farmophile

Field notes from California's North Central Valley

Farm to fork: Almost-spring lamb

I’m a list-maker. Most of what ends up in my refrigerator and cupboards begins as a carefully constructed grocery list, often only slightly modified from the weeks before.

Perhaps because of that, I find it freeing, even luxurious, to go to the farmer’s market with no other plan than to find what looks most delicious and build a meal around it. Especially a Sunday meal that can be slowly, lovingly concocted and savored, with none of the get-er-done mentality of a weeknight dinner.

It didn’t take long for me to find a starting point at the Davis Farmers Market this past weekend. Esparto-based Chowdown Farms, from whom I regularly buy some great-tasting chicken, had just processed their lamb and were offering chops, ribs, shoulders and other cuts. I tend to think of lamb as a spring meal, but when it’s ready in February, I’ll take it. Although a slow-roasted shoulder would have been cheaper and likely still tasty, I was curious about the ribs, so I got a small package of them to give us a little taste.

A side accompaniment beckoned nearby, creating a rubbernecking situation at the Capay Organic booth: Broccoli Romanesco. The words “horny cauliflower” popped into my mind upon seeing them, lined up like armored broccoli. They look like they’d be more at home in a coral reef than in a field of soil. They are a striking-looking vegetable, and I’m a sucker for a pretty face.

Broccoli Romanesco

Romanesco in hand, I decided to make my go-to side of roasted vegetables, so I found some baby potatoes from Stockton-based Zuckerman’s Farm and some fresh Brussels sprouts (sorry to say, I didn’t catch the sprouts’ farm name, but at least I remembered to take a photo.)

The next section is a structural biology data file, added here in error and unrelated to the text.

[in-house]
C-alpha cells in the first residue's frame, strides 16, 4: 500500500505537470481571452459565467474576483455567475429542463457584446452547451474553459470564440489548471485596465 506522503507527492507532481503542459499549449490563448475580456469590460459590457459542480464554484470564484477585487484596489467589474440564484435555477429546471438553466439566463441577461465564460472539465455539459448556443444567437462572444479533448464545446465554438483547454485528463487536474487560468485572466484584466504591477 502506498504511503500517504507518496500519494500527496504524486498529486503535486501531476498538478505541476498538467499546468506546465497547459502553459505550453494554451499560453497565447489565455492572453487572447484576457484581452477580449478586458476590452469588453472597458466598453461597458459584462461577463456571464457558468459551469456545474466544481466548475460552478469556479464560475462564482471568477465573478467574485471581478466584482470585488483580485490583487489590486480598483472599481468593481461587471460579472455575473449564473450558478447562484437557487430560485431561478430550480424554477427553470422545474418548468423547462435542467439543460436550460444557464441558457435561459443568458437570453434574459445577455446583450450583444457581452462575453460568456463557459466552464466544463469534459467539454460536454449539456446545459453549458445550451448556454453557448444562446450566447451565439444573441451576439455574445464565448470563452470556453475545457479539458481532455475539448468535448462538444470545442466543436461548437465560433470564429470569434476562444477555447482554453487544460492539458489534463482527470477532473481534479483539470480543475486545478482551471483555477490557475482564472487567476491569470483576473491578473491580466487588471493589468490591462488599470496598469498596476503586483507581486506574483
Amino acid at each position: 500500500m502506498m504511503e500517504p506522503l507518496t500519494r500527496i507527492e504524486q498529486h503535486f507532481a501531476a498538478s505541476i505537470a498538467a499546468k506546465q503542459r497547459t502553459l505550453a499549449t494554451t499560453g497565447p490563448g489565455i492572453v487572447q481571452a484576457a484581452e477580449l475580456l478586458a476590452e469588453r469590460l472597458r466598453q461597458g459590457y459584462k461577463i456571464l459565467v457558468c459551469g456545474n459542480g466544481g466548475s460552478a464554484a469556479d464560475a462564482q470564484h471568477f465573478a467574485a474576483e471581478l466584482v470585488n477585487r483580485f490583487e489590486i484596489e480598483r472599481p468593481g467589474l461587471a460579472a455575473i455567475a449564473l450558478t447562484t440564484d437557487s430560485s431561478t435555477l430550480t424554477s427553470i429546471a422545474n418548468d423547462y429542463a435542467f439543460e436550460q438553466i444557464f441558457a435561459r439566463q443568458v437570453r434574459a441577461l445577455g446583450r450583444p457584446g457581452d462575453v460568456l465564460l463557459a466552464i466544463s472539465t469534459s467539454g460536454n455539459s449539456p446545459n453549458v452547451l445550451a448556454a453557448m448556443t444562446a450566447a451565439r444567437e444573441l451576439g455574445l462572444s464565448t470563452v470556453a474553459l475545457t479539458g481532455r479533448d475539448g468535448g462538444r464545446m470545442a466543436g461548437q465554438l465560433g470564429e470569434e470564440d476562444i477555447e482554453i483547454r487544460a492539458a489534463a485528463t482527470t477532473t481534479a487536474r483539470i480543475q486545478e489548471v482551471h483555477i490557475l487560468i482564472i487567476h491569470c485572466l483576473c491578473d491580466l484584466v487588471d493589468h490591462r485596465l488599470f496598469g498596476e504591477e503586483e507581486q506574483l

Brussels sprouts

The classic accompaniment to lamb is mint jelly, which my husband and I don’t like, so we pulled out the ol’ iPhone and looked up “apple-pear chutney,” then bought a couple of Asian pears from grower Riffat Ahmad. Sadly, the pears are among the season’s last, but we’ll hold on until the end!

Our meal set, we took one last look to see what’s in season: purple cabbage, kale, leeks (note to self: make vichyssoise soon), citrus, fennel (note to self: figure out what the heck to do with fennel), chard, all manner of winter greens.

Red cabbageSprung a leekSwiss Chard

On Sunday, I set about making our fairly simple meal. When you start with really good ingredients, I think mussing them up with a lot of sauces, cheeses, spices and whatnots just covers up the good stuff.

Spring vegetables

So here’s how to do what  I did:

Season lamb with olive oil, salt, pepper, and fresh rosemary. Let it rest while chopping veggies.

Lamb ribs

Chop Brussels sprouts in half and Romanesco into florets.

Blanch baby potatoes in boiling water about 5 minutes. Drain and rinse with cold water. Cut potatoes in half and mix with the Brussels sprouts and Romanesco. Drizzle olive oil, herbs (I used herbs de provence), salt and pepper to season. Roast at 425 degrees for about 40 minutes.

Veggies for roasting

While vegetables cook, make the chutney. (Or don’t, it really didn’t turn out that well.)

Remove veggies from oven, and tent with foil while broiling lamb.

Place lamb about 4 inches below broiler. Broil for 3 minutes each side, turning once.

Then, by all means, eat!

Roasted lamb and spring vegetables with spicy apple chutney

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2 thoughts on “Farm to fork: Almost-spring lamb

  1. Roasted fennel is also sublime! Throw in some artichoke hearts with ’em!

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